Self-transformation: Believe in your Self

I want to live my life
With the ease and perfection and power
Of a wave travelling along itself
As it breaks into foam.

The weakening habit of doubting ourselves can take many forms. It might be a constant feeling that somehow we have failed, even in the middle of success, and we can feel unloved and useless even when admired and cared for. We can ache with the yearning to rise above this affliction, for a self-transformation to take us over so we can soar to our heights.

Lack of faith in ourselves usually goes hand-in-hand with low self esteem , often not liking ourselves at all. We might try to hide it from the world but too often the closeted feeling of self-doubt is revealed to others by our over-sensitivity to criticism, showing resentment or being too quick to judge and blame.

If any of this applies to you it might help to know that a liberating self-transformation is possible, that even a heroic figure like Mahatma Gandhi once doubted himself. He began life as a shy little boy hiding away from others at school, fearful of ghosts and the dark. Each passing year was an embarrassment for him as he evolved into an awkward, lonely adolescent, and later into a fumbling, tongue-tied newly-graduated lawyer who failed in his first court appearance, unable to utter a word.

So how did Gandhi bring about his remarkable self-transformation? How did he rise above his infirmity to become revered throughout the world as the foremost example of non-violence (Ahimsa), fearlessly leading India towards independence? Knowledge was granted to him, first as a trickle, then a flood. Through kind fate or benevolent grace he came to see that every weakness holds within it a very great strength, that every shadow is but the blocking of a joy-filled light, that every self-doubt is but a reminder of a hidden powerful Truth.

What is this special knowledge that Mahatma Gandhi came by? What form of self-transformation allowed him  to leave behind the beliefs and concepts that were hiding him from his true destiny and greatness?

First and foremost he learned that he was neither the person other people thought he was, nor was he the stumbling human being that he thought he was. Rather, he came to recognise that within him was this magnificent Being – his true Self – that was ever-content, ever-present, and always loving, courageous and wise. This higher Self, whom he increasingly knew himself to be, became his only teacher and guide, the One who knew the way.

No longer identifying himself with his little self-doubting persona, Gandhi became absolutely fearless, living every moment with the question, “Am I being true to my Self, to my Soul’s Compass?” Supremely confident, loving everyone the same, and no longer caring if people thought he was a fool this extraordinary human being became known throughout India as Mahatma, which means ‘Great Soul’.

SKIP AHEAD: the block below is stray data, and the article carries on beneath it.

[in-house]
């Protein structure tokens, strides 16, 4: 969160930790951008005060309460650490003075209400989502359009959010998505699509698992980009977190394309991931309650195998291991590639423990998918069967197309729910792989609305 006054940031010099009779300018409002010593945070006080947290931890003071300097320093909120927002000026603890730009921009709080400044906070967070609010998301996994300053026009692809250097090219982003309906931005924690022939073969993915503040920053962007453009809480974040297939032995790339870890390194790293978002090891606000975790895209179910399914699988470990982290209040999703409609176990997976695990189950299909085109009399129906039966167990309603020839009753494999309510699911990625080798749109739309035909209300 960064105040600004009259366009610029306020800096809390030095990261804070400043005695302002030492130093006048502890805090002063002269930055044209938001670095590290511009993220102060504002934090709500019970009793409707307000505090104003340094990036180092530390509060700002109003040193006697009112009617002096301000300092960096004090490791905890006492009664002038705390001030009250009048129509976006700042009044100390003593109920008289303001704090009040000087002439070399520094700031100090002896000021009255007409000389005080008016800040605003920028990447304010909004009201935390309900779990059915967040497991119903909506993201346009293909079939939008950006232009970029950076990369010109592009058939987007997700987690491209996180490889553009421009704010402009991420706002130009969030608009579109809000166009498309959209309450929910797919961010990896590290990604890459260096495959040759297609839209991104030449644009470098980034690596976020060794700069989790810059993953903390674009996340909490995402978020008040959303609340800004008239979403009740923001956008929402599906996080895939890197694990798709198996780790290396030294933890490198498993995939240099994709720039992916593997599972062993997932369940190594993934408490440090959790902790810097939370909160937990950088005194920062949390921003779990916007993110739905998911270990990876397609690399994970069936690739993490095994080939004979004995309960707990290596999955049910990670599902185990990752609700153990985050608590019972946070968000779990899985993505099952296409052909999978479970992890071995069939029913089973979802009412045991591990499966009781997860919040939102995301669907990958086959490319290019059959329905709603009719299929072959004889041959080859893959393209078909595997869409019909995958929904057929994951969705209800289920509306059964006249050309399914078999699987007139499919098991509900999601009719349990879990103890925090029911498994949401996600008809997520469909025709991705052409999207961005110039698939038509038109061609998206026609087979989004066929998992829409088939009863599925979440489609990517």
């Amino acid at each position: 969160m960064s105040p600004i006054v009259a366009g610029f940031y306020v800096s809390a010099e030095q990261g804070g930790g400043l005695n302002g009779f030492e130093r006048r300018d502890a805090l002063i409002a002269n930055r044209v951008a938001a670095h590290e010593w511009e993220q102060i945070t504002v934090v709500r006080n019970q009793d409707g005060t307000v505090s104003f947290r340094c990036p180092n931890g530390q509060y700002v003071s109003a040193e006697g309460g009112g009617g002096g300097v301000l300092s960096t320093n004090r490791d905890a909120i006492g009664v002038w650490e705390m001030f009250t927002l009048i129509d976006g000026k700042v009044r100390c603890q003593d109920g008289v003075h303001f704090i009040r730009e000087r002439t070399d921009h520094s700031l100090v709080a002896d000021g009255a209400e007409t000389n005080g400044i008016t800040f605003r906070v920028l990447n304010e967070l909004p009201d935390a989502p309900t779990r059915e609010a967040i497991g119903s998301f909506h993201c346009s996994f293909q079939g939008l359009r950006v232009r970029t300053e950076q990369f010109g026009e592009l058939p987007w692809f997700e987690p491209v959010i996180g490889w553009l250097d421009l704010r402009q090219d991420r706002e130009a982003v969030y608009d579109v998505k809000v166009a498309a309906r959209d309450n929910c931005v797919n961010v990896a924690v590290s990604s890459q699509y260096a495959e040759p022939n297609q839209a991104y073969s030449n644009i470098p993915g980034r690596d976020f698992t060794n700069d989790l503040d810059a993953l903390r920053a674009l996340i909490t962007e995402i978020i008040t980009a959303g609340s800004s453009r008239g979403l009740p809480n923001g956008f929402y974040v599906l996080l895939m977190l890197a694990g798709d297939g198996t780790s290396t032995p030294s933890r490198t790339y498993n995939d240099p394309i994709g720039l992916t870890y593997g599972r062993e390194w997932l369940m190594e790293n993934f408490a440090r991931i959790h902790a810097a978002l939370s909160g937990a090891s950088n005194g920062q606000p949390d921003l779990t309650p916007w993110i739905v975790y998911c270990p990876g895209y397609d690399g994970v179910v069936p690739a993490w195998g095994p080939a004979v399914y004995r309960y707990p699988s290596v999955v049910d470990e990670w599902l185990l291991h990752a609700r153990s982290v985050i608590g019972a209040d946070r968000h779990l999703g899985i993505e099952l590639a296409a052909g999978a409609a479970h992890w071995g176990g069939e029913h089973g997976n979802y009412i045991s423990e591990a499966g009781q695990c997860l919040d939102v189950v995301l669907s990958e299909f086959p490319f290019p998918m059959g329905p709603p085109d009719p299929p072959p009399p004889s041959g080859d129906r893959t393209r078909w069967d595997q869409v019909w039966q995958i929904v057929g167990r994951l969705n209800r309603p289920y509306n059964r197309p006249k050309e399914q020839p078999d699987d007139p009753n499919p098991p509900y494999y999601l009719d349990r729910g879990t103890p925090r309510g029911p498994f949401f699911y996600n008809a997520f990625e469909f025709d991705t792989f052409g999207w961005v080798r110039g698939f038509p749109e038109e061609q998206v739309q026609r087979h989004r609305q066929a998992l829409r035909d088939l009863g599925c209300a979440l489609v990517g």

Mahatma Gandhi’s self-transformation is an example for us all. As Ralph Waldo Emerson once wrote: ‘If we can recognise and admire greatness within another, it is because we are looking in a mirror, ready to recognise and engage with our own innate magnificence”. But how are we to take those first few steps towards celebrating the treasure within?

As I see it the mind is the key, for what we are thinking determines the course of our lives. We know that one burning match can set a whole forest ablaze. In the same way, a few wise words said again and again will burn off the dead wood of limiting thoughts and with the light of the fire we can find our true way.

One of my favourite lines is from the I-Ching, that ancient Chinese book of wisdom known to many who tread the path of rediscovering the true Self.  It says:

Spontaneously I am becoming
What I am rightly meant to be
For I have an Inner Light
Which I involuntarily obey.

I must have said these words out loud or to myself over ten thousand times when I was learning to be True. There is no resignation in these words of self-transformation; rather, a declaration of faith, an allegiance to a higher principle guiding our lives. There is integrity and courage combined with receptivity and trust. We see these qualities in Nature all around us: guided by an inner blueprint, a rose becomes a rose, an eagle becomes an eagle, each one totally and fearlessly unique.

If the rest of Nature has a guiding blueprint, so do we, people like you and I. We can be receptive to this deep and wise part of ourselves by listening to our Soul’s Compass, our intuitive sense about what feels right. Some call it an inner voice. Others say it is being true to one’s Self.

We can be moulded and shaped by this hidden design to the extent that we acknowledge its presence, and accept it as our guide into the unknown. In so doing, we are released from the struggle to become who we think we ought to be. We are then free to evolve into what we are destined to be. This is a journey of self-transformation.

May every wave
In every sea
Wash away the man
That hides me
Until all that is left
Is the sea within,
Flowing free-form
With the heavenly sound
Of eternal change.



Ron Farmer

Ron Farmer

Ron Farmer is a psychologist who writes a regular blog about self-help therapy, self-transformation and being the change we want to see in the world. He is passionate about using the mind and heart to promote our own health and wellbeing, as well as those around us. Ron is a practising therapist on the Gold Coast and produces CDs and books on how to rediscover our innate peace, love and joy.

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